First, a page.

Tonight is one of those situations where our mesoscale models can really help out the forecast…at least that’s my plan as I’ve done some minor “outpatient” surgery to the forecast for the next few days. That’s as opposed to the “open-heart” surgery we do on a day like…for example…Tuesday, December 29th at 3:30pm. Not that I’m still bitter about that day, but let’s move on…
The point is that the general plan the next few days has been for a major marine push tonight, coupled with a cold airmass (for August) moving in overhead the rest of the week.
1. The airmass appears to be mainly dry through at least Saturday/Sunday. It’s a cold trough but just really dry. Models just aren’t generating much of any precip. Other than a possible afternoon shower either tomorrow or Sunday, I think the next real chance for rain isn’t until Monday as a somewhat organized system slides in on a northwesterly jet.
2. The 2nd change goes with the image above. The mesoscale models show that we don’t get a solid layer of clouds tonight inland, or along the coast for that matter! The mixing of drier air above appears to totally disrupt the stratified marine layer. Due to that, it’s quite possible a good chunk of the metro area starts sunny tomorrow and just gets a few puffy cumulus clouds in the afternoon. Combine that with a gusty northwest wind and it should be a nice refreshing late August day. Definitely not a gloomy “marine-layer” day…no chance for drizzle, just a sprinkle from one of those clouds in the afternoon…maybe. The image above is our RPM model around 8am. In the animation (you can’t see that part) you actually see the low clouds peel down off the coast as the drier air moves south after midnight.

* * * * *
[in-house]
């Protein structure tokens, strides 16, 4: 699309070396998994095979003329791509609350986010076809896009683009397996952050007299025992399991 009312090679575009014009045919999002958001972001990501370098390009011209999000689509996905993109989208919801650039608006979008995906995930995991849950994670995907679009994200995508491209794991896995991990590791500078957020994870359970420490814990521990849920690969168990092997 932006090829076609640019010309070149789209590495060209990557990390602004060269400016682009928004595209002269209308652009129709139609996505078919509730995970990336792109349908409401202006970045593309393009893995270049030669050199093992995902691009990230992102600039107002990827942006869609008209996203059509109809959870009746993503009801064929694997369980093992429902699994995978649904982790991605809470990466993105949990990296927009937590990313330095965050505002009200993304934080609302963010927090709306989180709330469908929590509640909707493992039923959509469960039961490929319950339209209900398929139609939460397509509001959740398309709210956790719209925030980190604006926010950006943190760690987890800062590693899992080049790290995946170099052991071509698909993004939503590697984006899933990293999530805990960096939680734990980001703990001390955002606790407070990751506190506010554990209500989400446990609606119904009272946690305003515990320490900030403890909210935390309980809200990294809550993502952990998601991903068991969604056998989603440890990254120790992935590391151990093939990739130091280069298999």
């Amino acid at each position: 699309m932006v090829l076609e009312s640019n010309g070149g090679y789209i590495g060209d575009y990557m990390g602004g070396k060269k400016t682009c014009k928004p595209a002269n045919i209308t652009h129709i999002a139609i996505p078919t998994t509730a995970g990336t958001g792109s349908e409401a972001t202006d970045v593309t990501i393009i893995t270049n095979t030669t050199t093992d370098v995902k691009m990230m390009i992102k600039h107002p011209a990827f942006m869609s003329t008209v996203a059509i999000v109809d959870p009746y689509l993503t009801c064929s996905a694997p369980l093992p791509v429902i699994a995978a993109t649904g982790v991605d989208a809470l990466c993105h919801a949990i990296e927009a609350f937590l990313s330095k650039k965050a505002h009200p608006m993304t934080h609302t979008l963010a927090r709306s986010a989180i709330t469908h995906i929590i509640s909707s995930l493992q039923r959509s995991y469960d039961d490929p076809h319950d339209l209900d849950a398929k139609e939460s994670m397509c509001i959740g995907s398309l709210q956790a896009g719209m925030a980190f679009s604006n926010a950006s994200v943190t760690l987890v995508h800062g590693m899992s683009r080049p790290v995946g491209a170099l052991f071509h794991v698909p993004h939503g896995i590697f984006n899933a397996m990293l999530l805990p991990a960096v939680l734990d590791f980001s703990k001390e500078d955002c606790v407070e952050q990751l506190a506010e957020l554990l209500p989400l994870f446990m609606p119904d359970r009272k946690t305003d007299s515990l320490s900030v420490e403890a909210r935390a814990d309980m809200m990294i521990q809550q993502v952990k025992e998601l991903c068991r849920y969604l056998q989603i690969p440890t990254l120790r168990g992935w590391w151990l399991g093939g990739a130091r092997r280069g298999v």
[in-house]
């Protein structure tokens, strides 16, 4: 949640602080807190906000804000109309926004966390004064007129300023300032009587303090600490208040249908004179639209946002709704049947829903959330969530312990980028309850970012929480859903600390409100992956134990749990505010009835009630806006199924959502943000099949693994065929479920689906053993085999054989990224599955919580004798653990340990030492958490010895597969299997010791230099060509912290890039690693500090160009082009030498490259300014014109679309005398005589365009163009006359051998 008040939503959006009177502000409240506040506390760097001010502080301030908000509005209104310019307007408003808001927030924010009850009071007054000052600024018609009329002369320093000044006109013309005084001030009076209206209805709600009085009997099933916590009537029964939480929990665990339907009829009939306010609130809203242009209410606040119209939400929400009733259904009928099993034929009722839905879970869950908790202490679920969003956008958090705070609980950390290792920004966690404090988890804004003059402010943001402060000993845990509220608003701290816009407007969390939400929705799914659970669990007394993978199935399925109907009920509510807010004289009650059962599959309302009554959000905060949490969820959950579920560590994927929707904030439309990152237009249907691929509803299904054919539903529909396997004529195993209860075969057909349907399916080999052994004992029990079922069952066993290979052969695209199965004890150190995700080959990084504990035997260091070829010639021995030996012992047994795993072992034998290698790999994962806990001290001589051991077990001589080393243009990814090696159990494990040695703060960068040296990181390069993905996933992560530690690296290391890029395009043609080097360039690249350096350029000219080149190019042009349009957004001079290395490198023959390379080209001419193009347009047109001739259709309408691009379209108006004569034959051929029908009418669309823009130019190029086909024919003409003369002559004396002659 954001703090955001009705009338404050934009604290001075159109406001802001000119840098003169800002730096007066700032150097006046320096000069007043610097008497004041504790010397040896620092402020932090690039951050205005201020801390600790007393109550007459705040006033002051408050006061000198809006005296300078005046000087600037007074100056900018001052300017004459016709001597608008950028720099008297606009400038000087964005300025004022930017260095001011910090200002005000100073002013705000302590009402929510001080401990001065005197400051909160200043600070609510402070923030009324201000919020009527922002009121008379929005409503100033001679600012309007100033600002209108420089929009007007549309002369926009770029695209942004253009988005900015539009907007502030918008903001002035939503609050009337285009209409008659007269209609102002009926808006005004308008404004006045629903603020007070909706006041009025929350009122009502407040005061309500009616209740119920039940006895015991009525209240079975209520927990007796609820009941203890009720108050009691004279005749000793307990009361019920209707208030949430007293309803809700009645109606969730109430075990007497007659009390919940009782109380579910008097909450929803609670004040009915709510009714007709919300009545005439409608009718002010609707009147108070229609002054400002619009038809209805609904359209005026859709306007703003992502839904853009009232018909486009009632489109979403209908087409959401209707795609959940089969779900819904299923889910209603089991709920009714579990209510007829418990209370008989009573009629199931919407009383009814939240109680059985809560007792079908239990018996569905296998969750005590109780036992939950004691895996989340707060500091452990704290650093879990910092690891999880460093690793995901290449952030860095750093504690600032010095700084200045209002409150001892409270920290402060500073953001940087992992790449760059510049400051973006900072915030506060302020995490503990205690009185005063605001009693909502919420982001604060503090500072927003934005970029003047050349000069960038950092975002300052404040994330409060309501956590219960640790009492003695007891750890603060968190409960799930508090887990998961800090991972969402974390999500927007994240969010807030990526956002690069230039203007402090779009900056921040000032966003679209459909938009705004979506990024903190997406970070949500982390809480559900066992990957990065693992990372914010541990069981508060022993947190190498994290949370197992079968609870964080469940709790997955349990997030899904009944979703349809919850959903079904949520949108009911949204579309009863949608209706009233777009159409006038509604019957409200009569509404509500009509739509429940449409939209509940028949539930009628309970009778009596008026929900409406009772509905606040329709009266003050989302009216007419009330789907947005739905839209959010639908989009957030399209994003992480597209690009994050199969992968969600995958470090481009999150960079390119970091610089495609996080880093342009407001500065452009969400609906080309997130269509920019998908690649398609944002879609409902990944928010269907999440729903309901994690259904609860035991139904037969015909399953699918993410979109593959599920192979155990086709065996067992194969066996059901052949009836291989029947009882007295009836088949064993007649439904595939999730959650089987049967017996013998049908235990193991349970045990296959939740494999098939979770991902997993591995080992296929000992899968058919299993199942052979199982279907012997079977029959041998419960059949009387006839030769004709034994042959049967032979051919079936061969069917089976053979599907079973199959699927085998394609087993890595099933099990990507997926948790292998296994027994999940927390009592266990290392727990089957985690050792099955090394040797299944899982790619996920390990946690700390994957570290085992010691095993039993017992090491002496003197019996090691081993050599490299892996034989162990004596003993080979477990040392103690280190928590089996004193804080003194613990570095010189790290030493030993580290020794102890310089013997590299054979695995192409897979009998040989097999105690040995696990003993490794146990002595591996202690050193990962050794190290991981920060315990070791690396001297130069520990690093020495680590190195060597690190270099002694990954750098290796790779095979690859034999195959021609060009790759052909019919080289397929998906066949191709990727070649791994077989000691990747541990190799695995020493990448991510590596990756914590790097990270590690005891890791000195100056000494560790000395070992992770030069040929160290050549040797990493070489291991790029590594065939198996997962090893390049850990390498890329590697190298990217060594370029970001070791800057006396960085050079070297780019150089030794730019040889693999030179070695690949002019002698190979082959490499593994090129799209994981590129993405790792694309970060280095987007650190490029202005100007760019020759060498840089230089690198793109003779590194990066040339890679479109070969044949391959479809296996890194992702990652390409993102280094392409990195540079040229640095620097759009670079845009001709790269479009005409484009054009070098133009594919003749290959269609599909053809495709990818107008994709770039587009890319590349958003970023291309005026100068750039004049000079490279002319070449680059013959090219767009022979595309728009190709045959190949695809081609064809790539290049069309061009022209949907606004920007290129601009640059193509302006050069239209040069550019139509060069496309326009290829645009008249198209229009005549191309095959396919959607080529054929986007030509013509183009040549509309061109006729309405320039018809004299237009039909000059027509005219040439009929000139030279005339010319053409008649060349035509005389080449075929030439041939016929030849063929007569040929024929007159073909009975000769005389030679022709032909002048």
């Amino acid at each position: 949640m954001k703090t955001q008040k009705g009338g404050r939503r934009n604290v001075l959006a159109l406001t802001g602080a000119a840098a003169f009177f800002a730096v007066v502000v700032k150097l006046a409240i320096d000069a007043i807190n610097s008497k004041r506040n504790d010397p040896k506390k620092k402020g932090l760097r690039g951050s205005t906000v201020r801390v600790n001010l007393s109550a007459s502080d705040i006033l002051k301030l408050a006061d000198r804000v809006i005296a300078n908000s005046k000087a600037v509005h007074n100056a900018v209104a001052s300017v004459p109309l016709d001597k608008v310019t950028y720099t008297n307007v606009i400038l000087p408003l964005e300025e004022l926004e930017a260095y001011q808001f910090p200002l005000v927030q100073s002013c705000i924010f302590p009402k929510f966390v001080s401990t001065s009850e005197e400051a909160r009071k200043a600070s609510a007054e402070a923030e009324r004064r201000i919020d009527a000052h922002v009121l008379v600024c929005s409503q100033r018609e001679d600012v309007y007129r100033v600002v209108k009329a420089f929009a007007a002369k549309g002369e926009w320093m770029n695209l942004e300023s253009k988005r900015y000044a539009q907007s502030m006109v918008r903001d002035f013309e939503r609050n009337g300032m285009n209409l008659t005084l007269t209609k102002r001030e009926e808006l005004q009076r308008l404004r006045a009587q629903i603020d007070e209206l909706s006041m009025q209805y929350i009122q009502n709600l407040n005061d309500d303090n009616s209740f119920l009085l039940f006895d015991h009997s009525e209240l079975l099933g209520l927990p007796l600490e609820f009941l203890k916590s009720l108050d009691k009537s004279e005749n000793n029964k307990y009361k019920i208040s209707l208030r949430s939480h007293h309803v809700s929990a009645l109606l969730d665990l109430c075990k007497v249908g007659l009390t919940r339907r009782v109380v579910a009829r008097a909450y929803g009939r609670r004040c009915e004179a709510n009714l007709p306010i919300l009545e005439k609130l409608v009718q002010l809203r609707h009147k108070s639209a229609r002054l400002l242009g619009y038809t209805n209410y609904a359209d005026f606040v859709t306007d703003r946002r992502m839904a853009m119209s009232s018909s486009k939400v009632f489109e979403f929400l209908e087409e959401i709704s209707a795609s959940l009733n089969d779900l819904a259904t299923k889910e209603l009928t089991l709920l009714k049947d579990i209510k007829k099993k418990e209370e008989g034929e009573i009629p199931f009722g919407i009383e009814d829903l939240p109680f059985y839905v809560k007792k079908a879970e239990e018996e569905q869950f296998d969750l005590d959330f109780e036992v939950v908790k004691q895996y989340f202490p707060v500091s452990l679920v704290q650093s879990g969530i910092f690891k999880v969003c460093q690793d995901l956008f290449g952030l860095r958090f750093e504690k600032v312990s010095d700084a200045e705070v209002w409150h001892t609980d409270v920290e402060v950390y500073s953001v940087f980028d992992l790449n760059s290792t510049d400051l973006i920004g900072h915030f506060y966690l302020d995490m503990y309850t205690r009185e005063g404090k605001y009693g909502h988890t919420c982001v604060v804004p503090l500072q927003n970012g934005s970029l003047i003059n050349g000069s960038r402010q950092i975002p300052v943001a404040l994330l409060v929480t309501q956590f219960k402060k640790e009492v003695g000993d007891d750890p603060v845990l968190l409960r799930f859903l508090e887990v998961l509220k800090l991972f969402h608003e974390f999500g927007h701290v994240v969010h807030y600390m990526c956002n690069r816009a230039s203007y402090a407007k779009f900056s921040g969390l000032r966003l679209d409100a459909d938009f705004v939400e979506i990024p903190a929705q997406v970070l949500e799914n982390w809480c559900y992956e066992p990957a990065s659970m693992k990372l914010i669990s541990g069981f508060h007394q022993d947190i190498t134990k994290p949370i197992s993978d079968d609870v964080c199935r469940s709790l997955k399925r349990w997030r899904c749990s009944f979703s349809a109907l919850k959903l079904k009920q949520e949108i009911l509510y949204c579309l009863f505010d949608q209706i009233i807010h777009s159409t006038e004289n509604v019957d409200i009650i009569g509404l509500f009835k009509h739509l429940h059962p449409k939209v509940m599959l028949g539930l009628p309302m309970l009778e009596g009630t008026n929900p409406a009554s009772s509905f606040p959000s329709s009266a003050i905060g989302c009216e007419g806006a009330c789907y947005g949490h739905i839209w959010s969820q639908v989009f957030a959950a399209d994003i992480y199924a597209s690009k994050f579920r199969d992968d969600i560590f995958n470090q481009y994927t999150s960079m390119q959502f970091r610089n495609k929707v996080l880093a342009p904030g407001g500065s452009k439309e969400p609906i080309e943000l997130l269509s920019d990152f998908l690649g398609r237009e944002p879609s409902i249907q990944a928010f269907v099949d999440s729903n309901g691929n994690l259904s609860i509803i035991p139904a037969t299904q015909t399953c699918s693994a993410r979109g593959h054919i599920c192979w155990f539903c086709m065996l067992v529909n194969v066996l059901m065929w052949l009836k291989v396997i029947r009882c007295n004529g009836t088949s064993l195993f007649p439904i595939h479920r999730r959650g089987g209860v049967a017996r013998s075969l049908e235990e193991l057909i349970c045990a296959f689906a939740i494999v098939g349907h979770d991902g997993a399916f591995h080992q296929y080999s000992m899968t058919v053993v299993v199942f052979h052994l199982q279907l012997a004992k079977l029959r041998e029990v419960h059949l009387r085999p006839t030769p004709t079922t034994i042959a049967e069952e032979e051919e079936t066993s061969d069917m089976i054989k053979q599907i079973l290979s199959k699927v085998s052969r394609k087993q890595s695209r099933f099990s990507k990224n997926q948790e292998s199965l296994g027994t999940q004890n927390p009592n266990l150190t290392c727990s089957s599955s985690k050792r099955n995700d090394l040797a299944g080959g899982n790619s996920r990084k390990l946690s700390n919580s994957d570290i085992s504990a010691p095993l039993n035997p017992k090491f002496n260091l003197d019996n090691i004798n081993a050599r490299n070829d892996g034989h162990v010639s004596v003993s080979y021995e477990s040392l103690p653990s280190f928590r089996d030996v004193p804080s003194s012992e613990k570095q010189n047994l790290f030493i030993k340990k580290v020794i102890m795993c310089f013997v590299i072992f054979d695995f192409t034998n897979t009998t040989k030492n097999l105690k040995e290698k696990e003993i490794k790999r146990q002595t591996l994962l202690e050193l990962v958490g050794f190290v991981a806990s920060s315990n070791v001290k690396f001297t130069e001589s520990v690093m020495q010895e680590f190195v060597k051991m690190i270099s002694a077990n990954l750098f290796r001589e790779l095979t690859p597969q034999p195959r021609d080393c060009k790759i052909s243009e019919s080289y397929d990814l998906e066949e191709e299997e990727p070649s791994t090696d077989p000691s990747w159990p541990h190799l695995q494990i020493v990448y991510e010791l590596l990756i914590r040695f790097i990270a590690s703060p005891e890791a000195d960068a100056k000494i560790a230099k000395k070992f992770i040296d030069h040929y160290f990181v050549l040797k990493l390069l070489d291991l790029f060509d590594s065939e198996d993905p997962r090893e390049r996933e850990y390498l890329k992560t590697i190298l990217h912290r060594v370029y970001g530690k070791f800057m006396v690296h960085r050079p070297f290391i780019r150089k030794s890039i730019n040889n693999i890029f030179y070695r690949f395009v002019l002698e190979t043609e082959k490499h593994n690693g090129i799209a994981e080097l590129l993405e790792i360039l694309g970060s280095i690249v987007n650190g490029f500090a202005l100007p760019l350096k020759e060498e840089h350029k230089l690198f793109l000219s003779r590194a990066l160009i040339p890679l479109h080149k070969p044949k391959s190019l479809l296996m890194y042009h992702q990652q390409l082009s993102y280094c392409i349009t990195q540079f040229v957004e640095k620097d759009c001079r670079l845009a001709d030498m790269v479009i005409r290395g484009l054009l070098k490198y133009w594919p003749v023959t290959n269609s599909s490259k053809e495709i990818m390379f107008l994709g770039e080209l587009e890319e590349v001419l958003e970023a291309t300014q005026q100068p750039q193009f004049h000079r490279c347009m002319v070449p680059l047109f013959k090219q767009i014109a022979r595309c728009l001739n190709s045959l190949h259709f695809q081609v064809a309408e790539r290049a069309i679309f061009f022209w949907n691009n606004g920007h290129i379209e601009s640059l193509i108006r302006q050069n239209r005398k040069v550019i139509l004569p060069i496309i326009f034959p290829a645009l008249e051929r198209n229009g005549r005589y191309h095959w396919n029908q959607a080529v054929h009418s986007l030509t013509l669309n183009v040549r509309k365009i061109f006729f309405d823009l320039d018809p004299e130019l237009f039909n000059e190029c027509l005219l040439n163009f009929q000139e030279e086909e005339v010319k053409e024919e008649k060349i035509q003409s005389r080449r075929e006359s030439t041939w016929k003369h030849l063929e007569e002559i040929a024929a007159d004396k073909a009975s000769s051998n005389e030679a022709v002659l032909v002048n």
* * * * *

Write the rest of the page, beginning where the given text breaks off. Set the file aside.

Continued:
Friday should be a bit cloudier, but even then just lots of higher clouds. Saturday as the cold trough sinks over us we start clear…which means a very cold start, probably the coldest so far this late summer season. Then we get pop-up afternoon clouds with maybe a mountain shower.
So…not a gloomy forecast at all, just some real “September Weather” for the last few days of August. It’ll be time to try and get a roof on the chicken coop and kids treehouse this weekend since the walls are all finished.
Chief Meteorologist Mark Nelsen